Megan McArdle writes that even though she and her fellow hawks were “100% wrong” about the likely consequences of the elective U.S. invasion and occupation of Iraq, she won’t engage in the ritual self-flagellation that “doves” demand because as wrong as she was about what a success it would be, the anti-warriors were just as wrong about how it would fail.
That may not actually be true, as Julian Sanchez and his commenters point out. Let’s take me, for example. I’m a dim bulb in the libertarian/noninterventionist/anti-Iraq war firmament, but back in April 2002 I rehearsed what seemed to me at that time to be pretty straightforward, common arguments about why spreading the war on terror to Iraq was unnecessary and unwise (i.e., wrong and stupid).
But, as Marge Simpson says, no one likes a gloater. Now is not the time for folks who opposed the Iraq war to brag that they were right about how things went awry in this paricular foreign adventure, but for those who supported it to reflect on how things can go disastrously awry in any foreign adventure. And, given that, avoid adventurism at all costs! Once upon a time, this quaint notion was known as conservatism.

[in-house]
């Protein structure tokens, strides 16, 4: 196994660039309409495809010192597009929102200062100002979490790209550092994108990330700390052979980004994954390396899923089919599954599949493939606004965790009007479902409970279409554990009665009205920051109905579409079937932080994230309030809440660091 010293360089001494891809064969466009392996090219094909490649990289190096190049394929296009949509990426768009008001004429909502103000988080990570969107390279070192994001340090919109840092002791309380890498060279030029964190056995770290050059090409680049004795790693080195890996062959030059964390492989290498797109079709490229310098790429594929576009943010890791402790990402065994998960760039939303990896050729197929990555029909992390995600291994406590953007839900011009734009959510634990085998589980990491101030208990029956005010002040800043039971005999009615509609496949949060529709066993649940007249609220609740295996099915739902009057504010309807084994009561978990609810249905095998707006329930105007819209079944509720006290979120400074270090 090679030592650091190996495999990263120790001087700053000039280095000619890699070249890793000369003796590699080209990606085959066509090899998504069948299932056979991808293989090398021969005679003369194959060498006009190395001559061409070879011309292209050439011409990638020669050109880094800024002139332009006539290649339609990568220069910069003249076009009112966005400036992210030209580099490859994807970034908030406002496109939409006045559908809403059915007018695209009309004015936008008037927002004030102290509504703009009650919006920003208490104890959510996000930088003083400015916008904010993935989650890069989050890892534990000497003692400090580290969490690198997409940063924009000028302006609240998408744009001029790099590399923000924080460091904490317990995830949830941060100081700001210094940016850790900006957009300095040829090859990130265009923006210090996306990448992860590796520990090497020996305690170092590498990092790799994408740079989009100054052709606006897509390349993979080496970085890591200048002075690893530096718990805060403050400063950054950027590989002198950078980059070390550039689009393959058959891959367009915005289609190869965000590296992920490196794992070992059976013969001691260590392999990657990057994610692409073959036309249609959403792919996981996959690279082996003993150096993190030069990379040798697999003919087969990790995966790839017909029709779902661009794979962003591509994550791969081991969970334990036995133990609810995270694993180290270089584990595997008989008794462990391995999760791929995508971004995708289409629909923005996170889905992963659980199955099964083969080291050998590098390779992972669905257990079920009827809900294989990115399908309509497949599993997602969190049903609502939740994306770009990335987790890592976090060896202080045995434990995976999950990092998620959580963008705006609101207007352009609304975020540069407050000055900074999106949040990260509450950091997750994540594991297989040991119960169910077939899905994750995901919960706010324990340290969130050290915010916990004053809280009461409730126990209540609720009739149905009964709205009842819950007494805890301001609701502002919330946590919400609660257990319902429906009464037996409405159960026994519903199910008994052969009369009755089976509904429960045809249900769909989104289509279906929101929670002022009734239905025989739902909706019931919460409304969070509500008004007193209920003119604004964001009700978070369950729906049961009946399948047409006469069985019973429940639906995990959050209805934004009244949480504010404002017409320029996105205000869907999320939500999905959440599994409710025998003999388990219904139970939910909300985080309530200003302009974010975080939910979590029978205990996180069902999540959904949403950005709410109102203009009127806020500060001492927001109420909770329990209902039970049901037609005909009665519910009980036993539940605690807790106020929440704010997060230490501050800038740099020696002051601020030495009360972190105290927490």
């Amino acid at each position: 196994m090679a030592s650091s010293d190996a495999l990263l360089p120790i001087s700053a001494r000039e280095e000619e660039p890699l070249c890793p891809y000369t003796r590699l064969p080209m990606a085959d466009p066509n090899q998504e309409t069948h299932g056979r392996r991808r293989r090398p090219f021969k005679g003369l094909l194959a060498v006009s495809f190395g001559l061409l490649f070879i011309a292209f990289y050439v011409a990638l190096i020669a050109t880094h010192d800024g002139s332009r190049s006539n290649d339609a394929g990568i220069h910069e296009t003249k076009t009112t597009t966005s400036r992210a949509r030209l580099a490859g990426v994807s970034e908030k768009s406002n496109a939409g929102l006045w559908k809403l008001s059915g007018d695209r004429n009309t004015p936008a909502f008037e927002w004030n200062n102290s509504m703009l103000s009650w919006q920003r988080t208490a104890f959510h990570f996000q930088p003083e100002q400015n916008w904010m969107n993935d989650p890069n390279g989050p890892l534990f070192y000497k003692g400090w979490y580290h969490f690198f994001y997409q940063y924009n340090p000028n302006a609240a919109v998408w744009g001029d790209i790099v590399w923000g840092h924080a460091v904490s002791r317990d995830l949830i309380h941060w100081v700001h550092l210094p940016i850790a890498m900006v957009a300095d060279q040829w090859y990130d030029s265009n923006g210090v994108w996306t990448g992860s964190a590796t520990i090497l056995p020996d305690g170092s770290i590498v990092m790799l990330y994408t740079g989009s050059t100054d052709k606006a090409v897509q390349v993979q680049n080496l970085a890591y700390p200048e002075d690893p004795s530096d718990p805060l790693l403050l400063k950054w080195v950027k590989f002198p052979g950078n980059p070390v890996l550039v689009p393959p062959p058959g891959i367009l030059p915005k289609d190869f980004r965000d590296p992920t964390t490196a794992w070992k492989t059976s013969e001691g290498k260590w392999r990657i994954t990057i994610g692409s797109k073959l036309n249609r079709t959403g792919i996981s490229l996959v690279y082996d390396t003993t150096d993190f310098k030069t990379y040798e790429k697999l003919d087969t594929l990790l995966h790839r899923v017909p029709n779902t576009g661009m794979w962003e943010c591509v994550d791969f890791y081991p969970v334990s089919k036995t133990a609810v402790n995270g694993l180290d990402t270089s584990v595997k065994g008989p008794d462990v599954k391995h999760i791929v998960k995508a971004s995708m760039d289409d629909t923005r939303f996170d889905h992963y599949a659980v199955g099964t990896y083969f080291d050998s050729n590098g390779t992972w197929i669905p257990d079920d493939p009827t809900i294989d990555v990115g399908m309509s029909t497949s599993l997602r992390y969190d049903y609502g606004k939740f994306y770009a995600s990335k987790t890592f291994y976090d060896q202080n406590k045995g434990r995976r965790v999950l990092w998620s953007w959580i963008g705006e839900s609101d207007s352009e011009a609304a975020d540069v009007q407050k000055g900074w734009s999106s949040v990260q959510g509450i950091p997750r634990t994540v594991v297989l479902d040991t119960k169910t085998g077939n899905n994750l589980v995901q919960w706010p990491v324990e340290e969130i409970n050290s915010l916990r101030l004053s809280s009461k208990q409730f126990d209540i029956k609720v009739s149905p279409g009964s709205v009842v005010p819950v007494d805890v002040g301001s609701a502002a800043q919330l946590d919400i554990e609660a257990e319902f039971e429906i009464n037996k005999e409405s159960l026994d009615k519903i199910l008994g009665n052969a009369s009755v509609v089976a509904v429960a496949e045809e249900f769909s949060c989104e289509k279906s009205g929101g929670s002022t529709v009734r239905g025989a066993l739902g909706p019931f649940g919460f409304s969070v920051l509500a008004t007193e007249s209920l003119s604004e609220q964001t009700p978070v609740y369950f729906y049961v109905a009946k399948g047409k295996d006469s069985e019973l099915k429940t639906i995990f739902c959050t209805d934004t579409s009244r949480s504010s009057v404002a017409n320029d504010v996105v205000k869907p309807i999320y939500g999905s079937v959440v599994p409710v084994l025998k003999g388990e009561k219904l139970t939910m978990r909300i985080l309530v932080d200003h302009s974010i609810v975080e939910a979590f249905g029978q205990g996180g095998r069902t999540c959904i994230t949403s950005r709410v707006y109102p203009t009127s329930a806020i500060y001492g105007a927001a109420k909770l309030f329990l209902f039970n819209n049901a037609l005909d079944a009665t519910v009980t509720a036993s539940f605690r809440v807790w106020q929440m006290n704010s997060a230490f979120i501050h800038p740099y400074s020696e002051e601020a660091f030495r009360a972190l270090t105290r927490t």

My crystal ball was cloudy, too, by the way. What I feared most was not a quagmire in Iraq, but the triumph of “an overarching ideology of American messianism which is inherently dangerous to American liberty.” So, I was wrong about that. The idea that pre-emptive war is a sensible foreign policy — Dubya’s fluffy talk about Iran and Syria aside — is dead.
The thing about elective wars is that they’re all good and dandy until you screw one up. Unfortunately, we got an administration so incompetent that it struck out with just one swing of the bat [sorry for the baseball analogy, Tim].
(Cross-posted to Sinners in the Hands of an Angry Blog.)